The posterior \( p(\vw | \labeledset) \)

Ignoring the normalizing constant, we can now write the posterior distribution as being proportional to the product of the likelihood and the prior.

\begin{aligned} p(\vw | \labeledset) &\propto p(\vy_\labeledset | \mX_\labeledset, \vw) p(\vw) \\\\ &\propto \Gauss(\mX_\labeledset^T \vw, \sigma^2 \mI) \Gauss(0, \Sigma) \\\\ &\propto \textexp{- \frac{(\vy_\labeledset - \mX_\labeledset^T \vw)^T(\vy_\labeledset - \mX_\labeledset^T \vw)}{2\sigma^2}} \textexp{- \frac{1}{2} \vw^T \mSigma^{-1} \vw} \\\\ &\propto \textexp{- \frac{1}{2}(\vw - \bar{\vw})^T \left( \frac{1}{\sigma^2} \mX_\nlabeled \mX_\nlabeled^T + \mSigma^{-1} \right) (\vw - \bar{\vw})} \end{aligned}

where, we have consumed all normalizing constants ( terms that do not involve \( \vw \)) into the proportionality and for simplicity, set

$$ \bar{\vw} = \frac{1}{\sigma^2} \left( \frac{\mX_\labeledset \mX_\labeledset^T}{\sigma^2} + \mSigma^{-1} \right)^{-1} \mX_\labeledset \vy_\labeledset $$

Note the form of the last equation in the expansion of \( p(\vw | \labeledset) \). It seems like another multivariate Gaussian, so that

$$ p(\vw | \labeledset) = \Gauss(\bar{\vw}, \inv{\mA}) $$

where, the covariance matrix \( \mA^{-1} \) represents

$$ \mA^{-1} = \frac{\mX_\labeledset \mX_\labeledset^T}{\sigma^2} + \mSigma^{-1} $$

The final predictive model

Now that we have inferred the posterior probability \( p(\vw | \labeledset) \), we can write the final predictive model of the Bayesian linear regression approach.

Starting at the predictive model defined in Equation \eqref{eqn:reg-pred}, we substitute the results for relevant probabilities to arrive that the result.

\begin{aligned} \hat{y} &= \int p(f(\vx) | \vw) p(\vw | \labeledset) d\vw \\\\ &= \Gauss(\vx^T\bar{\vw}, \vx^T\mA^{-1}\vx) \\\\ \label{eqn:blr-pred-final} \end{aligned}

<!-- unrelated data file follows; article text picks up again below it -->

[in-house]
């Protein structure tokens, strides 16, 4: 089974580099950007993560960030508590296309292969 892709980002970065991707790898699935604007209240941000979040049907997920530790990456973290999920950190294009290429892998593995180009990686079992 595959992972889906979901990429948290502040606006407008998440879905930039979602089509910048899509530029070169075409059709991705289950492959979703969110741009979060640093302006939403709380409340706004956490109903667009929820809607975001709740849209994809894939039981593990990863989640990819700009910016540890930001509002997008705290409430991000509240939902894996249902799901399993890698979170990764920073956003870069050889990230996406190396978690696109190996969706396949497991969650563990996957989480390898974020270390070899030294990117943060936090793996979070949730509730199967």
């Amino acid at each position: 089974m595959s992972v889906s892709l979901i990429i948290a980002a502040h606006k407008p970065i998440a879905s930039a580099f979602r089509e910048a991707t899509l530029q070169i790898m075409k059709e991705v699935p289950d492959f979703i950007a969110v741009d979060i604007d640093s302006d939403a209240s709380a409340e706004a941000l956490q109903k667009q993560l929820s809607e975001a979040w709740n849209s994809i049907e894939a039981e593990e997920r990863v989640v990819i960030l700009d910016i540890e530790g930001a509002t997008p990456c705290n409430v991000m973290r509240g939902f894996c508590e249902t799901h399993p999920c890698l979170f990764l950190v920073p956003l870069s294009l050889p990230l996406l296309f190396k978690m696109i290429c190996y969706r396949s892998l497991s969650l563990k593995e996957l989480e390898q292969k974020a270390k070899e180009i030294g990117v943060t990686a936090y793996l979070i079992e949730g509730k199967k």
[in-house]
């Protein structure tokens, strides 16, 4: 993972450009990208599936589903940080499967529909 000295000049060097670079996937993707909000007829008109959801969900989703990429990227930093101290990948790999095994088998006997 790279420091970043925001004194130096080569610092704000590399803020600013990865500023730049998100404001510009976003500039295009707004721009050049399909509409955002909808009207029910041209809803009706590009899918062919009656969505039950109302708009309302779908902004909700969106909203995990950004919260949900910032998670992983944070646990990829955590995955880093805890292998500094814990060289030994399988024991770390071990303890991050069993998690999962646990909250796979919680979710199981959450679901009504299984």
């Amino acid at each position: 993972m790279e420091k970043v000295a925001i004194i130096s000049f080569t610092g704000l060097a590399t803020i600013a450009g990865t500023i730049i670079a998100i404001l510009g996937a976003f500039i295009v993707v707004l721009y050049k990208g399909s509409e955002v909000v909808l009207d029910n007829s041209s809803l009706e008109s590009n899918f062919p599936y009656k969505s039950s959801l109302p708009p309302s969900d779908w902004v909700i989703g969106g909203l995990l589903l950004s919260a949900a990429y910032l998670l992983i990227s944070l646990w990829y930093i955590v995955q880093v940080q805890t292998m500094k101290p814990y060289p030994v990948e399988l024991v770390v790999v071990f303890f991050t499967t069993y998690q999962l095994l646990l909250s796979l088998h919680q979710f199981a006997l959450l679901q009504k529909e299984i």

Relationship to ridge regression

We have presented ridge regression in another article. It is a linear least squares model, with an additional \( L_2 \) regularization term on the weight parameters. The solution of the ridge regression model is \( \star{\vw}_{\text{ridge}} \), calculated as

$$ \star{\vw}_{\text{ridge}} = \left(\mX_\labeledset\mX_\labeledset^T + \lambda\mI\right)^{-1}\mX_\labeledset\vy_\labeledset $$

Although not a Bayesian approach, the solution of the ridge regression is similar to the maximum-a-posteriori (MAP) — the mode of the posterior distribution of the weights we found earlier. Being a Gaussian distribution, the mode is same as the mean. This means, the MAP estimate of \( \vw \) is \( \bar{\vw} \), that we calculated to be

$$ \star{\vw}_{\text{MAP}} = \bar{\vw} = \frac{1}{\sigma^2} \left( \frac{\mX_\labeledset \mX_\labeledset^T}{\sigma^2} + \mSigma^{-1} \right)^{-1} \mX_\labeledset \vy_\labeledset $$

Except the terms that explicitly model the noise distribution ( \( \sigma^2 \) ), it can be observed that the optimal solution \( \star{\vw} \) of ridge regression is quite similar to the MAP estimate \( \star{\vw}_{\text{ridge}} \) if the prior is isotropic Gaussian, that is, \( \mSigma^{-1} = \lambda \mI \).